The European Securities and Markets Authority (ESMA) latest risk report has found that the overall assessment of risk levels in EU markets under its remit remains unchanged. Market and credit risks remain very high – the highest level – while liquidity and contagion risk remain high.
The risk outlook has deteriorated following the result of the UK referendum on EU membership. Market, liquidity and contagion risks may increase going forward, as political and event risks have intensified, and the macroeconomic environment may deteriorate. The deteriorating liquidity risk outlook reflects increased fund outflows following the referendum, leading to the suspension of redemptions in a number of open-ended funds holding UK commercial property. ESMA updated its risk outlook to reflect the outcome of the referendum.
The details are outlined in its Report on Trends, Risks and Vulnerabilities No. 2, 2016 (TRV) on European Union (EU) markets, which covers market developments from January to June 2016.
In the first part of the reporting period, key trends included high volatility in equity and commodity markets, reflecting valuation concerns, slower emerging markets growth and turmoil in the energy sector caused by falling oil prices. Volatile fund returns and a reassessment of credit risk premia also contributed to portfolio and investment fund outflows. Towards the end of the semester, the outcome of the UK EU referendum had a significant impact in foreign exchange and equity markets, while EU financial market infrastructures proved resilient.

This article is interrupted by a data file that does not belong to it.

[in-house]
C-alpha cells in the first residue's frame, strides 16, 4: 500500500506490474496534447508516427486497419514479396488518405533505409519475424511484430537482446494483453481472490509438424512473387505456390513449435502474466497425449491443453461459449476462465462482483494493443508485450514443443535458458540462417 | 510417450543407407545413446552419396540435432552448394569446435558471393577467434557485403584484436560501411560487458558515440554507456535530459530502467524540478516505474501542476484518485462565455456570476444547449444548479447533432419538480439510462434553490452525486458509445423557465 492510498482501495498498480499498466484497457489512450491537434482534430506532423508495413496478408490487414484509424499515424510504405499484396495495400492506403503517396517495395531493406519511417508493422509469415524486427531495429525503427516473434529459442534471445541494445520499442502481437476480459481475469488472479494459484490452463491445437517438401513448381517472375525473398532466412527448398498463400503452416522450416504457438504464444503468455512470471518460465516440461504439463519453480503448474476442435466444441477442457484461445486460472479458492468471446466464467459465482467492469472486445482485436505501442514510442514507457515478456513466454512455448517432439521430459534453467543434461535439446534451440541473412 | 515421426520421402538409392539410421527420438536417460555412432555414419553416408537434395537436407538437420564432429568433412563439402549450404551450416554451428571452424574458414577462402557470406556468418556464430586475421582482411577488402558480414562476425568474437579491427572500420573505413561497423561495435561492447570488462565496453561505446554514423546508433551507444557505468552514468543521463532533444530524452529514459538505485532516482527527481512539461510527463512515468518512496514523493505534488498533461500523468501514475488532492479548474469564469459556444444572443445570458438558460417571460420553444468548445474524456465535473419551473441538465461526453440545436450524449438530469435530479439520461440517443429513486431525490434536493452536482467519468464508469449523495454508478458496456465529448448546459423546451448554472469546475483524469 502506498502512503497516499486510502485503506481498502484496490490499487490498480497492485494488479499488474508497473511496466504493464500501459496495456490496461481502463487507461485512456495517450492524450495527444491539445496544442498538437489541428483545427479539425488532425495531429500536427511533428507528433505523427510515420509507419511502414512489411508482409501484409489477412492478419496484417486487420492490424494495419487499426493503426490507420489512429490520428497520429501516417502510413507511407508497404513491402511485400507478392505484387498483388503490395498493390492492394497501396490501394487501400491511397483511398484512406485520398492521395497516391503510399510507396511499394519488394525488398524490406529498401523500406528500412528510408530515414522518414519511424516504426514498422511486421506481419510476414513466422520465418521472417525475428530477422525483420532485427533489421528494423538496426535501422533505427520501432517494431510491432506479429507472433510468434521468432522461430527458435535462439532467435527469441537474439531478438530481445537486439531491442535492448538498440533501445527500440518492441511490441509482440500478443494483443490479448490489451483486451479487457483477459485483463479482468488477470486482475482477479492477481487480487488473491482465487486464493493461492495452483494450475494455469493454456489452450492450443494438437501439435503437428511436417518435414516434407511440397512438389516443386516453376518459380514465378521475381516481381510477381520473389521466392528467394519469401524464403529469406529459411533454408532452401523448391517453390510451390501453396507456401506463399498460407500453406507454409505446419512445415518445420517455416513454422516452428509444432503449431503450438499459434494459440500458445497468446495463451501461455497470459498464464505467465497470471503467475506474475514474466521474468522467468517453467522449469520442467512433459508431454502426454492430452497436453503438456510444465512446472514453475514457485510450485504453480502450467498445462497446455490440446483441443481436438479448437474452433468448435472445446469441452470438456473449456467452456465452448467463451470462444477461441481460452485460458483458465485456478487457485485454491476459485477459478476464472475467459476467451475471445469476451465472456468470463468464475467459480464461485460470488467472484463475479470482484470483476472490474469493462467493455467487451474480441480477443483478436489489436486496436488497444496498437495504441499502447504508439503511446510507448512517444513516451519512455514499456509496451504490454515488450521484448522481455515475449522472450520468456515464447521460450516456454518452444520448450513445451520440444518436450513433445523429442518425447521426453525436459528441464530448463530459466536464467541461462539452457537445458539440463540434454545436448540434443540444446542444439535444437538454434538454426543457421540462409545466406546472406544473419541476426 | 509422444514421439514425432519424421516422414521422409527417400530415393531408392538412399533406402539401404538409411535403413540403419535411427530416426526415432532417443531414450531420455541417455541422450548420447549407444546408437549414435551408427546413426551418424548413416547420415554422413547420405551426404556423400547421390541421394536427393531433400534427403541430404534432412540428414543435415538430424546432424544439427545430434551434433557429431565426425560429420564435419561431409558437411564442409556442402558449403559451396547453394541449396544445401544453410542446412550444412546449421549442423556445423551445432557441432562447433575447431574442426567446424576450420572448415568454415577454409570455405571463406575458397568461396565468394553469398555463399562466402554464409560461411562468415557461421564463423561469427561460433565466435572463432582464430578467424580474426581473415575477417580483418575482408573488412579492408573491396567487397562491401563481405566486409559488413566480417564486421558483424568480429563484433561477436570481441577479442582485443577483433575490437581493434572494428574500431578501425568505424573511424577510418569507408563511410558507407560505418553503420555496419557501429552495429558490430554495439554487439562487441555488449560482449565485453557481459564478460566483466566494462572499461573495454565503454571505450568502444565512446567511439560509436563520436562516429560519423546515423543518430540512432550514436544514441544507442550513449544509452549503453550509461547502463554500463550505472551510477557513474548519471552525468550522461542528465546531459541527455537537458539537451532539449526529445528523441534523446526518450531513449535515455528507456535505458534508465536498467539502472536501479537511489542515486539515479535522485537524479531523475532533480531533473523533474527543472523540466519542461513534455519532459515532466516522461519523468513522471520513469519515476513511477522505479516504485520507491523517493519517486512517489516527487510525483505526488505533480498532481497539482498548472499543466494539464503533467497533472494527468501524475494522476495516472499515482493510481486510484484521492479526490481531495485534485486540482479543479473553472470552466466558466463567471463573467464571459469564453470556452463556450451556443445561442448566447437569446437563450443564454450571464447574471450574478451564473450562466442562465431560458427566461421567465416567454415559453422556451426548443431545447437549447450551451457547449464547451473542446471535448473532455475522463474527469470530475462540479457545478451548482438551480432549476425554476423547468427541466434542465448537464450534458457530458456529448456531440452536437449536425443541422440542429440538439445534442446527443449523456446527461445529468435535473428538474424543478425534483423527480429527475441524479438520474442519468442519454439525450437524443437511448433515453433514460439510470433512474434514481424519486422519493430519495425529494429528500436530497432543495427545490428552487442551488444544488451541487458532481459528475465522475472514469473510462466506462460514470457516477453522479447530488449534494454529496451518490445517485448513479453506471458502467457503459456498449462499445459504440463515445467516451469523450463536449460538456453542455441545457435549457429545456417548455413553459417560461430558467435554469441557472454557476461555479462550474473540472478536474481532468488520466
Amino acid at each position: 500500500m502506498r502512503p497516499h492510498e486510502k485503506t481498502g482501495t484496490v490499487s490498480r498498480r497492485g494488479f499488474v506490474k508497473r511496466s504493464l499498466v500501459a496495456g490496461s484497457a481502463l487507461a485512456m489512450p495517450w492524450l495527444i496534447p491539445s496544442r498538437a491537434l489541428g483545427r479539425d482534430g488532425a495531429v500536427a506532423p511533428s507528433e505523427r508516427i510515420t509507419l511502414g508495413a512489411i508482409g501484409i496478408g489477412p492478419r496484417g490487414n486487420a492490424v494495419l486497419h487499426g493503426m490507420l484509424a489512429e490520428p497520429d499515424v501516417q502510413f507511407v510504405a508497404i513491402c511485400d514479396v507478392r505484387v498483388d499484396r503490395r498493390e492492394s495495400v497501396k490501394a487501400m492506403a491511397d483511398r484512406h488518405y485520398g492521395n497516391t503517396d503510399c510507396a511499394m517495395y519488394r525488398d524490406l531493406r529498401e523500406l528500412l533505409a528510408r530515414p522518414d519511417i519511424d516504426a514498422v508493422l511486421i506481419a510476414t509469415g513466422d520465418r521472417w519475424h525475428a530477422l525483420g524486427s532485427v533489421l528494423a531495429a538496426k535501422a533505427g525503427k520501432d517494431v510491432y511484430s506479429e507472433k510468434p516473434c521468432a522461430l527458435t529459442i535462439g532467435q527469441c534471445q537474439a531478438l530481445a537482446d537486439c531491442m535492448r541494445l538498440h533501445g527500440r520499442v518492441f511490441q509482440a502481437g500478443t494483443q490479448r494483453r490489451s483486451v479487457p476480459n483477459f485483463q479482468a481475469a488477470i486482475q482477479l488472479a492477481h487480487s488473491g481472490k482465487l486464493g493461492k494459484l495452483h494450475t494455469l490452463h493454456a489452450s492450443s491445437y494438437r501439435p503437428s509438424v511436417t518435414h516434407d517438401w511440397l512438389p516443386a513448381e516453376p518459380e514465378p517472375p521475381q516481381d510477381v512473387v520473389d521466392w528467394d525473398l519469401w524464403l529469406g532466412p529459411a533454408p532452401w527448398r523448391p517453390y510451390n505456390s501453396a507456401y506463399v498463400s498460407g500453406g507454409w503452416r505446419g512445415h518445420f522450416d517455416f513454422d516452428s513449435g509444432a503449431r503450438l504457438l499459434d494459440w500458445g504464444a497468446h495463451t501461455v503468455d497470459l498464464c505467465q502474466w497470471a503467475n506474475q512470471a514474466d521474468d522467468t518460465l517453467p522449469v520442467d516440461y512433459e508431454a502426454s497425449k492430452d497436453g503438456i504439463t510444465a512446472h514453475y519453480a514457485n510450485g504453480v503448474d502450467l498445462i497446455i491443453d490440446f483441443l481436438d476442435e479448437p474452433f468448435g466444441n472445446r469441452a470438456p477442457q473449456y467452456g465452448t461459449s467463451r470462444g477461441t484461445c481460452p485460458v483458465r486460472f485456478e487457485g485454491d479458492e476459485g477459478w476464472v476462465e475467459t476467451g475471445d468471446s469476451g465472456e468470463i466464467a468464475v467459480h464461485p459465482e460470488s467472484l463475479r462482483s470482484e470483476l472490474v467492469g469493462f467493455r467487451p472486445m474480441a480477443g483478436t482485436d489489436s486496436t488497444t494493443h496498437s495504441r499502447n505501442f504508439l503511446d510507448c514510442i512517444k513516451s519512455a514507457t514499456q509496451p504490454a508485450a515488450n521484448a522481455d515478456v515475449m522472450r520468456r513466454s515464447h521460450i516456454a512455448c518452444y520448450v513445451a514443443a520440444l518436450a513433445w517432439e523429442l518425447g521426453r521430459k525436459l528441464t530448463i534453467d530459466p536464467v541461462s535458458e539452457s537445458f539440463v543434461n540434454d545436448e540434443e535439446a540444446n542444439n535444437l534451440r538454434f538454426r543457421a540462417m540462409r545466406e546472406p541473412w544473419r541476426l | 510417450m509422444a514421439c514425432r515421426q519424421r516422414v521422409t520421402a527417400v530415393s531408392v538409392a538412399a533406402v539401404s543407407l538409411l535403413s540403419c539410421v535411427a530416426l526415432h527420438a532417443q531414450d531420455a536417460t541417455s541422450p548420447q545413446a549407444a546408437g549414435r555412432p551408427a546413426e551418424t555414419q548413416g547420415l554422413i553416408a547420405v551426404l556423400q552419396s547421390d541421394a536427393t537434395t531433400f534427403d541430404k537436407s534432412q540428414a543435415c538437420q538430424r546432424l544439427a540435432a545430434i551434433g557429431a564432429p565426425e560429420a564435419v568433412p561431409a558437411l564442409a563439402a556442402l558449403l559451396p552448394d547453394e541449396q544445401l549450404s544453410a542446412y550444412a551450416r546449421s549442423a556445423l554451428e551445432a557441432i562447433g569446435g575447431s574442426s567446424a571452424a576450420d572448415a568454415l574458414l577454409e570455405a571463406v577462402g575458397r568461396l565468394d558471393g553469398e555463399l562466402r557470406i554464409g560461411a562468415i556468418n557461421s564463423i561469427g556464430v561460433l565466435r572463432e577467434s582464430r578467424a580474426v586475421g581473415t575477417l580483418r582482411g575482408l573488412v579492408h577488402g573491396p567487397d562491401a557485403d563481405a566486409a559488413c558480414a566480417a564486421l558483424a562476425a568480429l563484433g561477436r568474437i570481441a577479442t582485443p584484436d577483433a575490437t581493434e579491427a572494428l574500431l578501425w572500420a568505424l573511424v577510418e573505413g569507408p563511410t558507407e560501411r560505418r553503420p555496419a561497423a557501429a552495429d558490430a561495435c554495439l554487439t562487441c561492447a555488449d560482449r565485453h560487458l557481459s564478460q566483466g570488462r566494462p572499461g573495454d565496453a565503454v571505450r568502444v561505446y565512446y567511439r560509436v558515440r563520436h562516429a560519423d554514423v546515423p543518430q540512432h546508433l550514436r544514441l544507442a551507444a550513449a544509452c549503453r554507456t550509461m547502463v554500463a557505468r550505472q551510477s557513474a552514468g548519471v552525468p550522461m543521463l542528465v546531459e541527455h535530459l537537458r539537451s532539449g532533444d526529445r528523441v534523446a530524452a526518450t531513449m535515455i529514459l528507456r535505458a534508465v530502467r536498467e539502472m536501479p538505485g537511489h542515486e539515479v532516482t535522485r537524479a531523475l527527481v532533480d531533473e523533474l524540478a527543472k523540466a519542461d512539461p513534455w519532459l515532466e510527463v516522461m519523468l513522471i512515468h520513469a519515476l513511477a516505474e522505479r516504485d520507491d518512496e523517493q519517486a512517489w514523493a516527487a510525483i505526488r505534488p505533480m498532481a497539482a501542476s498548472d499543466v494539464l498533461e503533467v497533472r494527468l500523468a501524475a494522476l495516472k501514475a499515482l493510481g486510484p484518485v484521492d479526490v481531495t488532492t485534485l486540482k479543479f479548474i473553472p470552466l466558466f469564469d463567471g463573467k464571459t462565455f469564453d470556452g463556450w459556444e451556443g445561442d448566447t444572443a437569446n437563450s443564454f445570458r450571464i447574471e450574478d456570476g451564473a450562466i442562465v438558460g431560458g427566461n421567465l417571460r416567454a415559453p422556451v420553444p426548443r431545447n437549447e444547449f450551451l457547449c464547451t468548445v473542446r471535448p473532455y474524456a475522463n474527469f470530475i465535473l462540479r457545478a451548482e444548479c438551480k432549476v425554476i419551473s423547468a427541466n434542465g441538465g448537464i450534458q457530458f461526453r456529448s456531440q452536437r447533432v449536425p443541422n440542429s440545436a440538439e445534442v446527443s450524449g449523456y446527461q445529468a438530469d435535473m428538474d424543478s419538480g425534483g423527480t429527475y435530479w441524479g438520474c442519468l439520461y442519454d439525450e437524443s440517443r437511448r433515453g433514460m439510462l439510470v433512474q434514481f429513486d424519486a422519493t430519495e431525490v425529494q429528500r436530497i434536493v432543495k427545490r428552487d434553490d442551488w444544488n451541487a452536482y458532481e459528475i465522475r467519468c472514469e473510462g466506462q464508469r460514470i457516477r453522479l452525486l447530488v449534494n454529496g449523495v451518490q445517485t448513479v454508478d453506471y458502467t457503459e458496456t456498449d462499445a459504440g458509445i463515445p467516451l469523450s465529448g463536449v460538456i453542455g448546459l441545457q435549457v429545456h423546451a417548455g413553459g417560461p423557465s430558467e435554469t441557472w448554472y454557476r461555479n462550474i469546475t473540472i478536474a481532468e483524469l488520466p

The topical articles feature analyses around the following issues:
- Proxy advisors in the EU: Institutional investors increasingly make use of shareholder advice services. We provide an overview of the EU proxy advisory services market as part of ESMA’s investor protection objective.
- Financial innovation scoreboard: ESMA uses a framework that provides a ranking relating product features to ESMA’s objectives to prioritise which financial innovations require deeper analysis and potential policy responses.
- Circuit breakers in the EU: a first-time overview provided on their use by EU trading venues, and one of the main findings is that circuit breakers may help to increase market quality.
- Corporate bond market liquidity in the EU: no systematic trends were observed in liquidity levels in the period analysed, but episodes of decreasing market liquidity were found when wider market conditions deteriorate.
- Synthetic leverage in the asset management industry: evidence suggests that reliance by investment funds on leverage built through the use of derivatives may be on the rise, with potential financial stability implications.
ESMA, as part of its ongoing market surveillance, will update its report semi-annually, complemented by its quarterly Risk Dashboard. The results of the report have also been shared with the European Commission, Parliament and Council.